The list of medical conditions that automatically qualify you to receive Social Security Disability (SSD) is fairly long. However, this list still does not include all the medical conditions that might establish your right to receive these vital government benefits. Therefore, if you're seriously ill, you'll want to record every aspect of your medical condition as best as you can by saving all documentation related to your doctors' visits, especially with regard to written diagnoses and the opinions of your doctors.
When you're living with chronic liver disease, the disease is hard enough. The last thing you want to have to balance is work with your medical schedule. You don't always feel well, and your health is a priority.
Liver disease is a serious illness that affects a person's ability to live independently and healthily. The liver performs many functions including assisting your body in digestion and removing the toxins from your blood.
There is often a link with mental illness and other disabilities. For someone who has always had a disability, it may coincide with mental illness. For someone who suddenly finds him or herself with a disability, depression or anxiety may soon take hold as a result of the change in circumstances.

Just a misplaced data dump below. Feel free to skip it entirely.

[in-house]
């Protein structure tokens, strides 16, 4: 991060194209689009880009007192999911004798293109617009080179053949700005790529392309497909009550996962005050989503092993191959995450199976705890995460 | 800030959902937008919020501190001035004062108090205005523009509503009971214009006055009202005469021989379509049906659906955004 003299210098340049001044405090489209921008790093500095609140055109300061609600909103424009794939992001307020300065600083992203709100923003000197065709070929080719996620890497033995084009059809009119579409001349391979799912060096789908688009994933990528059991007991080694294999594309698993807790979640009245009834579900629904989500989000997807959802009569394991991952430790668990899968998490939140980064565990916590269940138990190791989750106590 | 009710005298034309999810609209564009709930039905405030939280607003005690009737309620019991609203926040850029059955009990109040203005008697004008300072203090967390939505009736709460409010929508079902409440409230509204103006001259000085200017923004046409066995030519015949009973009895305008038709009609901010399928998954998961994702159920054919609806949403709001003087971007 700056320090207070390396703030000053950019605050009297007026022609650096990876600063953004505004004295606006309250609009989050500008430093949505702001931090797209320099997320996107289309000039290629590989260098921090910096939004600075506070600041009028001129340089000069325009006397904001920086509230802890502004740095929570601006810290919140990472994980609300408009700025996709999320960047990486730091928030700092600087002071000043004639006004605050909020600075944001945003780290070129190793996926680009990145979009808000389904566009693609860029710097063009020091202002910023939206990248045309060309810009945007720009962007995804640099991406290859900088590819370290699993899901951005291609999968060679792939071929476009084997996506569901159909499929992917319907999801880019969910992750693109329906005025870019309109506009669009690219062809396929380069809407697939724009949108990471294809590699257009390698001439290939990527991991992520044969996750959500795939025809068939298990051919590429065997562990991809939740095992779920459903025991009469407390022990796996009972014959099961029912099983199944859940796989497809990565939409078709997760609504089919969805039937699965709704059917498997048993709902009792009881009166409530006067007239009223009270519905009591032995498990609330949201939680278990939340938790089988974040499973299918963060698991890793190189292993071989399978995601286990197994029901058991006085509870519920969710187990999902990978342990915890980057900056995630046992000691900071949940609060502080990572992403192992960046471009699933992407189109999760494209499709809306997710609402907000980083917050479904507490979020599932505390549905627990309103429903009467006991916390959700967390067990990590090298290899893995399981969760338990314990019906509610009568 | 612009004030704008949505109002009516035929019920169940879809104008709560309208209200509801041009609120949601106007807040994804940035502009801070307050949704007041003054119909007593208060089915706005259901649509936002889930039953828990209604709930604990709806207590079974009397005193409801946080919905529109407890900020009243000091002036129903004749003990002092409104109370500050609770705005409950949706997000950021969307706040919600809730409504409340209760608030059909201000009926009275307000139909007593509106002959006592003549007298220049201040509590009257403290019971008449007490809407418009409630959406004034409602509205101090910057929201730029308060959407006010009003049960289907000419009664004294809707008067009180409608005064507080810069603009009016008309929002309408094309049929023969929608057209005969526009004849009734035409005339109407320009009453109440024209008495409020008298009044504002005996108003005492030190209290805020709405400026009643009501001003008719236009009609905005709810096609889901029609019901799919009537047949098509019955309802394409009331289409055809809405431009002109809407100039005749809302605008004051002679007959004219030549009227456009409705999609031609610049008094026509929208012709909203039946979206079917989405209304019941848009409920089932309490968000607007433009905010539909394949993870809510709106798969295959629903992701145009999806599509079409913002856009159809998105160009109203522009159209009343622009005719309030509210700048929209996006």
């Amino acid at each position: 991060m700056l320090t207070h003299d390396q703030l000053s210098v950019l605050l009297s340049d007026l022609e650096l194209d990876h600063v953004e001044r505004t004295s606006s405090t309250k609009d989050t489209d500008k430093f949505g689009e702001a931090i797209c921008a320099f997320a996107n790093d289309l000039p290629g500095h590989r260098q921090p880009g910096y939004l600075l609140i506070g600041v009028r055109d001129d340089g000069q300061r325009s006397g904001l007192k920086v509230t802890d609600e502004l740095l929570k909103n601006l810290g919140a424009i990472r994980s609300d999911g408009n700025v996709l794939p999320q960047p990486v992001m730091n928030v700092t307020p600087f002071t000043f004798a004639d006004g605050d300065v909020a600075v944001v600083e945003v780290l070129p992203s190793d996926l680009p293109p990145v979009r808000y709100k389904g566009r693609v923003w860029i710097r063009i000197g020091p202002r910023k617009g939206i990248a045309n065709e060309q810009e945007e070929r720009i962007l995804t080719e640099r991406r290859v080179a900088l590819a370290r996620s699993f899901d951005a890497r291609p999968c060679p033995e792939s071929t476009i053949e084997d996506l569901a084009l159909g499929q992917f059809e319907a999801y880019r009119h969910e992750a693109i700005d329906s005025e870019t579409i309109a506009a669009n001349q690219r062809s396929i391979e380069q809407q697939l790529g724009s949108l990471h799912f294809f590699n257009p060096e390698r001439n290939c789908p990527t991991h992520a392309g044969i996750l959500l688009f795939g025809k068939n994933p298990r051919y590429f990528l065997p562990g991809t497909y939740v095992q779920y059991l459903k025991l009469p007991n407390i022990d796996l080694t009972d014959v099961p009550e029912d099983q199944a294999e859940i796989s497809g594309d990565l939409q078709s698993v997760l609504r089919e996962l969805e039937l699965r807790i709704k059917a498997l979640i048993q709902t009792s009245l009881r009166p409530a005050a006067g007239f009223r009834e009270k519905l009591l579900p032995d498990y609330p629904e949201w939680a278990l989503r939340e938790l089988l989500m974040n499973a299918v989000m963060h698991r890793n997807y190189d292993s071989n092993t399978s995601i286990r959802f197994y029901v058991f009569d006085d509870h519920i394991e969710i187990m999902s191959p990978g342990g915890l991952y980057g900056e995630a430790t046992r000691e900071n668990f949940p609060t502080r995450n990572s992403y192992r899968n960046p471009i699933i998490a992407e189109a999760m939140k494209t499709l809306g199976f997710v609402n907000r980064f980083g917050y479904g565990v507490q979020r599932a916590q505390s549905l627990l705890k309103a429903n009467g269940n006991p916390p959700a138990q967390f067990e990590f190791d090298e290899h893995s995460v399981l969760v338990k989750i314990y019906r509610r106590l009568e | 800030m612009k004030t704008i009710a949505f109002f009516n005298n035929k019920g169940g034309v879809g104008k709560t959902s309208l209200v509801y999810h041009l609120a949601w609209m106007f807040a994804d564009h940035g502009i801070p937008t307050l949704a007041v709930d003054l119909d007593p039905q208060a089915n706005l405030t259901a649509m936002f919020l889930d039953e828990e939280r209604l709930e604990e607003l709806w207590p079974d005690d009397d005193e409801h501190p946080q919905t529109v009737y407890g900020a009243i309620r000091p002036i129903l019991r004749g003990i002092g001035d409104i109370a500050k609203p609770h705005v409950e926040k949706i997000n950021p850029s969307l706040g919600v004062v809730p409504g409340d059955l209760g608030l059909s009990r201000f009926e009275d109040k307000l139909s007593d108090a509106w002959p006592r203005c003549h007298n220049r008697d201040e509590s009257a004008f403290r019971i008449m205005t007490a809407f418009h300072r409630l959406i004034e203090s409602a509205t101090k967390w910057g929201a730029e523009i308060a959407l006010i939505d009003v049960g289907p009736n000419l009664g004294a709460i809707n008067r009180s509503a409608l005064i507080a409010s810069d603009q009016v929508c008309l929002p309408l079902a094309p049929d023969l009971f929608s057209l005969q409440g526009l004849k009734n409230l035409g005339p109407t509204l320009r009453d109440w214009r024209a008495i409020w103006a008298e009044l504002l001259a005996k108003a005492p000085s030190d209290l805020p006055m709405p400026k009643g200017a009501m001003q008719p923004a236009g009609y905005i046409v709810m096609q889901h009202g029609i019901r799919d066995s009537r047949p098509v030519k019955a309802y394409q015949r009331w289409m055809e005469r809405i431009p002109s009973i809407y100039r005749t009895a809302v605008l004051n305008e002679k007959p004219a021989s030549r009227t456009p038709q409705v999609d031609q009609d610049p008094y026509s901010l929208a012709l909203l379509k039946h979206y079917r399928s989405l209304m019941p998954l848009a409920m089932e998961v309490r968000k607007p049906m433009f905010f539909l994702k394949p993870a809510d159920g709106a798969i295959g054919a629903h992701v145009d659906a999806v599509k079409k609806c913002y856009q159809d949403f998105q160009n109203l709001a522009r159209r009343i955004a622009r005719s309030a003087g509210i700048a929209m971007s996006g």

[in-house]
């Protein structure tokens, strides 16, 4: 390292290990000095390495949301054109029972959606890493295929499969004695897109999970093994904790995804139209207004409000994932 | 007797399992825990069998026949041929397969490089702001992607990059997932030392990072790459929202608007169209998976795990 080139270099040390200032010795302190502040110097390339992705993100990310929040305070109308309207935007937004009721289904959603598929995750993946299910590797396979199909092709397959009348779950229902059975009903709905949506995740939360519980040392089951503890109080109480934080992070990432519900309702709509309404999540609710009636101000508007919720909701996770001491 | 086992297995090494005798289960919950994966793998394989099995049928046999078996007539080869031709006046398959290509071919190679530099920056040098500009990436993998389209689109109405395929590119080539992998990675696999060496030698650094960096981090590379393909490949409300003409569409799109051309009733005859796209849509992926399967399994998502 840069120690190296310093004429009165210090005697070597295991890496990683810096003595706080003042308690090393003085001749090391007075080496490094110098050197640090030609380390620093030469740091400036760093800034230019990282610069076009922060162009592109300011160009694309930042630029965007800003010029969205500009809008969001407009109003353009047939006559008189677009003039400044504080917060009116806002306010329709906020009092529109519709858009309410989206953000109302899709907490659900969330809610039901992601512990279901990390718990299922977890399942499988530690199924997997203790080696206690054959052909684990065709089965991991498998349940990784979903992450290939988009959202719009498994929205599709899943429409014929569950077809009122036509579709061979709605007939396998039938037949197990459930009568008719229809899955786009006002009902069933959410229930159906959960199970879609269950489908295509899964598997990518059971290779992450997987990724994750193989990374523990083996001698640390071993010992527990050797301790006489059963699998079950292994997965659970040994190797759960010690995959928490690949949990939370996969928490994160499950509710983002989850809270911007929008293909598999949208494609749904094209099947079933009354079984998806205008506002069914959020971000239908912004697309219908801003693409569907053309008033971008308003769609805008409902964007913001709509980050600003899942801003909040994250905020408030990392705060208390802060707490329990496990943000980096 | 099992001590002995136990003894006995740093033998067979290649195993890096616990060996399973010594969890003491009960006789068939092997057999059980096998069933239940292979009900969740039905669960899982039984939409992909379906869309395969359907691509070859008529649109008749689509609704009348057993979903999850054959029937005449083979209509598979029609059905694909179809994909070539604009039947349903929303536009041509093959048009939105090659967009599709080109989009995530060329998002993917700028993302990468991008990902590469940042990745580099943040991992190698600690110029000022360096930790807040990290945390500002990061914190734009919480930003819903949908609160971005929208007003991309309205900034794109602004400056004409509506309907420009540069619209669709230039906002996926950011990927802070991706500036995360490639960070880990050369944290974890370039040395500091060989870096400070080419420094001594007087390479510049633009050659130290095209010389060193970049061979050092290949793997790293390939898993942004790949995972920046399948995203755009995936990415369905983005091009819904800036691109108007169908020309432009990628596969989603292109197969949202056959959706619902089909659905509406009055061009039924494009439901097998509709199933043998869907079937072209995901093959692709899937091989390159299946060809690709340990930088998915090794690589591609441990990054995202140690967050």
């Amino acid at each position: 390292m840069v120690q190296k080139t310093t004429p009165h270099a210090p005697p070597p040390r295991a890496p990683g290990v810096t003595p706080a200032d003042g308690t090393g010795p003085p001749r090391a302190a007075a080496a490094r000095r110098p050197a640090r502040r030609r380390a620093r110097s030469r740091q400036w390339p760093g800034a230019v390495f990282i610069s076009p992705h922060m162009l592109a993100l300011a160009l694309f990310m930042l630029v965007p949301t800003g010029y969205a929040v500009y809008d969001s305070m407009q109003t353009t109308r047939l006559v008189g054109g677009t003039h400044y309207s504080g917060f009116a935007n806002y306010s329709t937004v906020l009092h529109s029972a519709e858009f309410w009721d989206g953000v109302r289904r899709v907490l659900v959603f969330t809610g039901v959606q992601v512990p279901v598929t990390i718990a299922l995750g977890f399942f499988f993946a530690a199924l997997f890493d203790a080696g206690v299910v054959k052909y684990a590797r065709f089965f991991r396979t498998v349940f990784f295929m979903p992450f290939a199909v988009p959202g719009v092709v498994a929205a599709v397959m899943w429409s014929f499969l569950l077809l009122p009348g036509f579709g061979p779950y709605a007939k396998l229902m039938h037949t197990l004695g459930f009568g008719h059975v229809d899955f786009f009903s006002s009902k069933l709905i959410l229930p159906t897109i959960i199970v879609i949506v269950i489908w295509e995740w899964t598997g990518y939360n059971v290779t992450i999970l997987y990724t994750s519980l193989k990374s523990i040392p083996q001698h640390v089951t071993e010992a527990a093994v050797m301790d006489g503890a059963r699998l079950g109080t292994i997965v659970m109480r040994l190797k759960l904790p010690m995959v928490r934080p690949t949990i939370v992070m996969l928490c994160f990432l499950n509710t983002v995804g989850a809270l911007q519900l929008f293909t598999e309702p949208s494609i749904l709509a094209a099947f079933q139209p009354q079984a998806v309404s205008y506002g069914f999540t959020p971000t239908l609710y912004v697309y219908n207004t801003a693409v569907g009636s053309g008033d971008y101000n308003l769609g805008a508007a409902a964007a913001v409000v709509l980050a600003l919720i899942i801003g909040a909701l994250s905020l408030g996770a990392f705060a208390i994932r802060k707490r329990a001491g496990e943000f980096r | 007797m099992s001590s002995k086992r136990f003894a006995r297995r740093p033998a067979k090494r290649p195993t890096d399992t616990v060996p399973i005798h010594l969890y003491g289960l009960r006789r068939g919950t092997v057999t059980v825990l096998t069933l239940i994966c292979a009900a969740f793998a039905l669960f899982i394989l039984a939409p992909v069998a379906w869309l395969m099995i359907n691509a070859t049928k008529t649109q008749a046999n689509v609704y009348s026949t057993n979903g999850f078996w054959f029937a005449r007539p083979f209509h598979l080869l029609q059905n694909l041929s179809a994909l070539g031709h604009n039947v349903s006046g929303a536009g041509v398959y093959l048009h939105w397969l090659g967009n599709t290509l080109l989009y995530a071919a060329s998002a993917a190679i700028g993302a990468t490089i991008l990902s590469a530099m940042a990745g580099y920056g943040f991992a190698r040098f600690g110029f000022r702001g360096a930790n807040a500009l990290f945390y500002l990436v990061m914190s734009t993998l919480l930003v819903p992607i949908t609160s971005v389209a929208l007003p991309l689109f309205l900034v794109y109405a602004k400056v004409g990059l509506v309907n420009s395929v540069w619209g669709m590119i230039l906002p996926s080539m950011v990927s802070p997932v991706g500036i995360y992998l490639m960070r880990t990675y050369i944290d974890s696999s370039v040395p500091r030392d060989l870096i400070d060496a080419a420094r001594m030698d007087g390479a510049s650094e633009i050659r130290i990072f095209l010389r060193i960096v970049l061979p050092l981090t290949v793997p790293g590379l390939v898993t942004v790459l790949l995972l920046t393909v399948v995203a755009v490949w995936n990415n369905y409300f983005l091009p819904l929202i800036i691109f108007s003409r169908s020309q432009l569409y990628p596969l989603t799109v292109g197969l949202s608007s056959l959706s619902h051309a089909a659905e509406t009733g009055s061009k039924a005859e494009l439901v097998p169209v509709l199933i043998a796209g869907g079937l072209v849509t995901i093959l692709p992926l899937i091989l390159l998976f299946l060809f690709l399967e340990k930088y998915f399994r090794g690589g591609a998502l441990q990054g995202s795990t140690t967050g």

Disabilities impact lives in many ways. For some, they're unable to see or hear the way they used to. Others may not be able to walk or stand for long periods of time. No matter what the disability is, there's no question that it has an impact. It's important for those with these injuries to be able to get the support they need to live comfortable lives.
After you got into an accident, you noticed changes in yourself. You'd forget lengths of time completely. You'd forget words and have trouble speaking.
If you're struggling with an illness or disability, you may be able to qualify for Social Security Disability (SSD). There are dozens of conditions that qualify individuals for this benefit. The illnesses and disabilities are listed out by the Social Security Administration (SSA). If a medical condition isn't on the list, that doesn't mean someone can't get benefits, but it may make it more difficult to do so.